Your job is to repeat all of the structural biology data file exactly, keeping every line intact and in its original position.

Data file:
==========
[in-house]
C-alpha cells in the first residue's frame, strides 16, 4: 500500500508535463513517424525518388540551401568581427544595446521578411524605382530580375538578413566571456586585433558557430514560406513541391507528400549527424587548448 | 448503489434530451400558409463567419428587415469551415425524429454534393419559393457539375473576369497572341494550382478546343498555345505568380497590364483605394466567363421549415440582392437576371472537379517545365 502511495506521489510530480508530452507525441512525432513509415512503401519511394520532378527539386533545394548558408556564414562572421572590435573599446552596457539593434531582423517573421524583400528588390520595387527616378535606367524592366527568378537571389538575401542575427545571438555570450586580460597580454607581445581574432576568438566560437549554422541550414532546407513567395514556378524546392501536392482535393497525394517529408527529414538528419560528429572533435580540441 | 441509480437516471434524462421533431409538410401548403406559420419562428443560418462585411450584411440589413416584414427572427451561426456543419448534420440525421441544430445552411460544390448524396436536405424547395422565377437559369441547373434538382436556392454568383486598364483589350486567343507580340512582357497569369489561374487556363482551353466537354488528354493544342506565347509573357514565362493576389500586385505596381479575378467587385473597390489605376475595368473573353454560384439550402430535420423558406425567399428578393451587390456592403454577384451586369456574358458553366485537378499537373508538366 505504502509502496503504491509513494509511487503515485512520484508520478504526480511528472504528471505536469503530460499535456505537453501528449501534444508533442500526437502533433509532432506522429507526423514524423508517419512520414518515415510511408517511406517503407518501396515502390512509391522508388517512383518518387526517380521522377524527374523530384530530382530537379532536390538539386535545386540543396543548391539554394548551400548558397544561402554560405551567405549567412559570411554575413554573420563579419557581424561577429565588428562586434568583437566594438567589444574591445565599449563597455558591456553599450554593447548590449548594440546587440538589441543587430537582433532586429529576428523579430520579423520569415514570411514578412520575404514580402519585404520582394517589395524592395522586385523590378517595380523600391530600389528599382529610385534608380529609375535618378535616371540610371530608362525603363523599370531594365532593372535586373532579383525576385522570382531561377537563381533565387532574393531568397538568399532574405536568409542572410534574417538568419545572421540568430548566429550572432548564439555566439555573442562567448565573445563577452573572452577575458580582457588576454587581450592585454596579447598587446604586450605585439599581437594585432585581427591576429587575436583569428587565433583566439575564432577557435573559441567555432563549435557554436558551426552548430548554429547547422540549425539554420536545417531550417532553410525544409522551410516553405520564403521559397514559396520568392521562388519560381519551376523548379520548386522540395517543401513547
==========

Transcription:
[in-house]
C-alpha cells in the first residue's frame, strides 16, 4: 500500500508535463513517424525518388540551401568581427544595446521578411524605382530580375538578413566571456586585433558557430514560406513541391507528400549527424587548448 | 448503489434530451400558409463567419428587415469551415425524429454534393419559393457539375473576369497572341494550382478546343498555345505568380497590364483605394466567363421549415440582392437576371472537379517545365 502511495506521489510530480508530452507525441512525432513509415512503401519511394520532378527539386533545394548558408556564414562572421572590435573599446552596457539593434531582423517573421524583400528588390520595387527616378535606367524592366527568378537571389538575401542575427545571438555570450586580460597580454607581445581574432576568438566560437549554422541550414532546407513567395514556378524546392501536392482535393497525394517529408527529414538528419560528429572533435580540441 | 441509480437516471434524462421533431409538410401548403406559420419562428443560418462585411450584411440589413416584414427572427451561426456543419448534420440525421441544430445552411460544390448524396436536405424547395422565377437559369441547373434538382436556392454568383486598364483589350486567343507580340512582357497569369489561374487556363482551353466537354488528354493544342506565347509573357514565362493576389500586385505596381479575378467587385473597390489605376475595368473573353454560384439550402430535420423558406425567399428578393451587390456592403454577384451586369456574358458553366485537378499537373508538366 505504502509502496503504491509513494509511487503515485512520484508520478504526480511528472504528471505536469503530460499535456505537453501528449501534444508533442500526437502533433509532432506522429507526423514524423508517419512520414518515415510511408517511406517503407518501396515502390512509391522508388517512383518518387526517380521522377524527374523530384530530382530537379532536390538539386535545386540543396543548391539554394548551400548558397544561402554560405551567405549567412559570411554575413554573420563579419557581424561577429565588428562586434568583437566594438567589444574591445565599449563597455558591456553599450554593447548590449548594440546587440538589441543587430537582433532586429529576428523579430520579423520569415514570411514578412520575404514580402519585404520582394517589395524592395522586385523590378517595380523600391530600389528599382529610385534608380529609375535618378535616371540610371530608362525603363523599370531594365532593372535586373532579383525576385522570382531561377537563381533565387532574393531568397538568399532574405536568409542572410534574417538568419545572421540568430548566429550572432548564439555566439555573442562567448565573445563577452573572452577575458580582457588576454587581450592585454596579447598587446604586450605585439599581437594585432585581427591576429587575436583569428587565433583566439575564432577557435573559441567555432563549435557554436558551426552548430548554429547547422540549425539554420536545417531550417532553410525544409522551410516553405520564403521559397514559396520568392521562388519560381519551376523548379520548386522540395517543401513547